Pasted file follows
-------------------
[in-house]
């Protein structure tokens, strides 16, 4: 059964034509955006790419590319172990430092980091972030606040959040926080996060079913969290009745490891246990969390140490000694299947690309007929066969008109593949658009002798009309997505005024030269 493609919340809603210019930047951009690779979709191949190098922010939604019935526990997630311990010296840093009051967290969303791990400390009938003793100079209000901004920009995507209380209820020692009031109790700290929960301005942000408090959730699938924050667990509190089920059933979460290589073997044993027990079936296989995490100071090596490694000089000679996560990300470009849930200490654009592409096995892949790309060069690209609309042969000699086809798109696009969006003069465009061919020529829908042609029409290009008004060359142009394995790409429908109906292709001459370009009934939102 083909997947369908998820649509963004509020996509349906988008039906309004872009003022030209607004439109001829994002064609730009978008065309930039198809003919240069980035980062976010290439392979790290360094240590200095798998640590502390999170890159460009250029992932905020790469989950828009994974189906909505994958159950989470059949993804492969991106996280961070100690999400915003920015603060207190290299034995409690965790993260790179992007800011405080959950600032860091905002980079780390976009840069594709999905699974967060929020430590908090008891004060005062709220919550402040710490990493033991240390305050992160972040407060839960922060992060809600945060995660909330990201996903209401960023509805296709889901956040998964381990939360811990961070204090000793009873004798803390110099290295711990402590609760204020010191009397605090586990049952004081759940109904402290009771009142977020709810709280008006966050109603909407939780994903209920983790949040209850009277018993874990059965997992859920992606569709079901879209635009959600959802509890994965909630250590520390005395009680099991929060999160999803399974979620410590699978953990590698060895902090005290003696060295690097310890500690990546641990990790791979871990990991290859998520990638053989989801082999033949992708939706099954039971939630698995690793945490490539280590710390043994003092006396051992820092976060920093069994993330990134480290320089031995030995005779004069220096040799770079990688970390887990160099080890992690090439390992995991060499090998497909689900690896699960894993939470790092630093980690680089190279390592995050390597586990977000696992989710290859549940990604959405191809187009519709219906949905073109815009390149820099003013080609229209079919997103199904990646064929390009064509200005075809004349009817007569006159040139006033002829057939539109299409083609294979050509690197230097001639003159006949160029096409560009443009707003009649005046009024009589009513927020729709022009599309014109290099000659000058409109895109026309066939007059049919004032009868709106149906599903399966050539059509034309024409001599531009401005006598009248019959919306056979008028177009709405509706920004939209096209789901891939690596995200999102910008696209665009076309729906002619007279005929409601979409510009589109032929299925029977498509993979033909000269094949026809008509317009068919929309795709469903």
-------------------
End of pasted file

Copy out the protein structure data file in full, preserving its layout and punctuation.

[in-house]
């Protein structure tokens, strides 16, 4: 059964034509955006790419590319172990430092980091972030606040959040926080996060079913969290009745490891246990969390140490000694299947690309007929066969008109593949658009002798009309997505005024030269 493609919340809603210019930047951009690779979709191949190098922010939604019935526990997630311990010296840093009051967290969303791990400390009938003793100079209000901004920009995507209380209820020692009031109790700290929960301005942000408090959730699938924050667990509190089920059933979460290589073997044993027990079936296989995490100071090596490694000089000679996560990300470009849930200490654009592409096995892949790309060069690209609309042969000699086809798109696009969006003069465009061919020529829908042609029409290009008004060359142009394995790409429908109906292709001459370009009934939102 083909997947369908998820649509963004509020996509349906988008039906309004872009003022030209607004439109001829994002064609730009978008065309930039198809003919240069980035980062976010290439392979790290360094240590200095798998640590502390999170890159460009250029992932905020790469989950828009994974189906909505994958159950989470059949993804492969991106996280961070100690999400915003920015603060207190290299034995409690965790993260790179992007800011405080959950600032860091905002980079780390976009840069594709999905699974967060929020430590908090008891004060005062709220919550402040710490990493033991240390305050992160972040407060839960922060992060809600945060995660909330990201996903209401960023509805296709889901956040998964381990939360811990961070204090000793009873004798803390110099290295711990402590609760204020010191009397605090586990049952004081759940109904402290009771009142977020709810709280008006966050109603909407939780994903209920983790949040209850009277018993874990059965997992859920992606569709079901879209635009959600959802509890994965909630250590520390005395009680099991929060999160999803399974979620410590699978953990590698060895902090005290003696060295690097310890500690990546641990990790791979871990990991290859998520990638053989989801082999033949992708939706099954039971939630698995690793945490490539280590710390043994003092006396051992820092976060920093069994993330990134480290320089031995030995005779004069220096040799770079990688970390887990160099080890992690090439390992995991060499090998497909689900690896699960894993939470790092630093980690680089190279390592995050390597586990977000696992989710290859549940990604959405191809187009519709219906949905073109815009390149820099003013080609229209079919997103199904990646064929390009064509200005075809004349009817007569006159040139006033002829057939539109299409083609294979050509690197230097001639003159006949160029096409560009443009707003009649005046009024009589009513927020729709022009599309014109290099000659000058409109895109026309066939007059049919004032009868709106149906599903399966050539059509034309024409001599531009401005006598009248019959919306056979008028177009709405509706920004939209096209789901891939690596995200999102910008696209665009076309729906002619007279005929409601979409510009589109032929299925029977498509993979033909000269094949026809008509317009068919929309795709469903």